The Moment This Orangutan Knew She And Her Baby Would Be OK

Their home was destroyed by wildfires, but rescuers gave them hope.

Much has been written about the plight of orangutans clinging to life in the dwindling forests of Indonesia. But where words fail, a single image can say so much.

Volunteers from International Animal Rescue (IAR) were working on the ground in Borneo to save the lives of animals affected by a massive wildfire ravaging the island's forests when the group came to the rescue of a desperate orangutan and her baby - victims not only of the blaze, but of human cruelty as well.

"They were forced out of their forest home as a result of the fires and ended up in a village. The villagers were frightened and threw things at the terrified mother before attempting to capture and tie her up," IAR wrote in a post online. "Fortunately our team got to her just in time."

A photograph of the scene shows that rescue in heart-wrenching detail: the anguished mother's look of relief to feel the touch of a gentle hand, as if she suddenly knew she and the infant at her breast were going to be OK.

International Animal Rescue

"They quickly anaesthetised the mother with her frightened baby clinging on tightly," wrote IAR. "They have now been translocated and released into a safe area of protected rainforest and are being monitored by a conservation team to ensure that they are recovering well from their terrible ordeal."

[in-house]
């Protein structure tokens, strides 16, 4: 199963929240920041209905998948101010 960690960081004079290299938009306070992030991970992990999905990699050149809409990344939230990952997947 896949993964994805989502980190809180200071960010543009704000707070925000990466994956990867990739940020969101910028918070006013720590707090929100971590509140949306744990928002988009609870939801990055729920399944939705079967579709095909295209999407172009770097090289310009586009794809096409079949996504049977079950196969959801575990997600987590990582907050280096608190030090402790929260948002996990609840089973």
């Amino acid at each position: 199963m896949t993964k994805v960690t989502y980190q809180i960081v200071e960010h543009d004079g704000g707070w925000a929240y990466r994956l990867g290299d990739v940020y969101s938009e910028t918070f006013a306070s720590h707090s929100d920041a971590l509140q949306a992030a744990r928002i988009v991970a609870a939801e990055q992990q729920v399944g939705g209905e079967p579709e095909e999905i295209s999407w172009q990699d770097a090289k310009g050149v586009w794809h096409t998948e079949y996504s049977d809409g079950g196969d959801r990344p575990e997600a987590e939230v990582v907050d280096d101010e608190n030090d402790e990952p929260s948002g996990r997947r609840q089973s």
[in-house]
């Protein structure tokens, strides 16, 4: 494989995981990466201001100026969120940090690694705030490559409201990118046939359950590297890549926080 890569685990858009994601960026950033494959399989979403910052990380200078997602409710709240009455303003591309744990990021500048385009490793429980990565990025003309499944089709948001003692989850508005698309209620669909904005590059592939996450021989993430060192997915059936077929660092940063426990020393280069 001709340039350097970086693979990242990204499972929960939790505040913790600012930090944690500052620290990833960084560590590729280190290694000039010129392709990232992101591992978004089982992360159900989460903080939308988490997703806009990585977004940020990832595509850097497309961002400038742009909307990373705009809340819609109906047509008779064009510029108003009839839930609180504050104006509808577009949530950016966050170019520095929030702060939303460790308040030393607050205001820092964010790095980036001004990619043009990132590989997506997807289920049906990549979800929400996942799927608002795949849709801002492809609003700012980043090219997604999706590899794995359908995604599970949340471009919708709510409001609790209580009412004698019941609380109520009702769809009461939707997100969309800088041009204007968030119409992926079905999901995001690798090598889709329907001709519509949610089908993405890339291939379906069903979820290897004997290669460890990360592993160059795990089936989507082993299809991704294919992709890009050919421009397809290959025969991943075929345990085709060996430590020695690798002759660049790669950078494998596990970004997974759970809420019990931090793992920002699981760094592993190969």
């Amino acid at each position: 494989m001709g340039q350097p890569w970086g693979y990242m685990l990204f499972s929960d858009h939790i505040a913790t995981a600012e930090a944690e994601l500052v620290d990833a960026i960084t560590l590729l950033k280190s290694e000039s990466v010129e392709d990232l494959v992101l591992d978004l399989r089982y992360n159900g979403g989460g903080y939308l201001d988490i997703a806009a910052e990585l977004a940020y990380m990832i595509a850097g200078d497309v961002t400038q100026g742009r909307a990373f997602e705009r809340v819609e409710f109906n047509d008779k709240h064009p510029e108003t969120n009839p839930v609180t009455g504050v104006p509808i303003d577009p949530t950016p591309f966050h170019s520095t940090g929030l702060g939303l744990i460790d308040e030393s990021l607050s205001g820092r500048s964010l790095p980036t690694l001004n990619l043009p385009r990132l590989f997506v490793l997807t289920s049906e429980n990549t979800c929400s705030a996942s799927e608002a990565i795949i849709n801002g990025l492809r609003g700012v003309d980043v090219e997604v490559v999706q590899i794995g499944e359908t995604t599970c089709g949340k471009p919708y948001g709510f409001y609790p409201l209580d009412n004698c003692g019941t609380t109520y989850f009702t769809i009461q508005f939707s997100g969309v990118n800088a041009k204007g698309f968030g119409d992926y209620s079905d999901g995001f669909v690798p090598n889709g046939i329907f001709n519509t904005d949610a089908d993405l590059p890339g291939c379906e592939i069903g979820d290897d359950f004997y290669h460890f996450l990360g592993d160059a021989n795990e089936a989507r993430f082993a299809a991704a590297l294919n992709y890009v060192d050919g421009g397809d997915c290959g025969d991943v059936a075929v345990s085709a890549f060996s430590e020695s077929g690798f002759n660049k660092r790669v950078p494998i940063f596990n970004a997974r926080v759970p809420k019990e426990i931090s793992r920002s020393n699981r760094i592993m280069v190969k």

More than a dozen orangutans needed rescue due to the fire, likely set by ranchers to clear land for farming, which has scorched many acres of the protected forest that remain for these critically endangered primates. This mother and baby are certainly among the lucky ones to have escaped with their lives.

International Animal Rescue

"We don't know how many orangutans we have lost in this crisis but we know that this is going to be devastating for orangutan populations in the wild and could mean that orangutans will soon be closer to extinction," says Karmele Llano Sanchez, Program Director for IAR Indonesia, in a release.

"This is a global environmental crisis and it is already considered by experts as the worst manmade ecological disaster of the century which will affect the lives of people the world over. I fear that in terms of the orangutans, the worst is yet to come."

Thankfully, amid so much devastation, there are people working every day to make sure all hope is not lost.

International Animal Rescue

To help rescue more orangutans in need, you can donate to International Animal Rescue.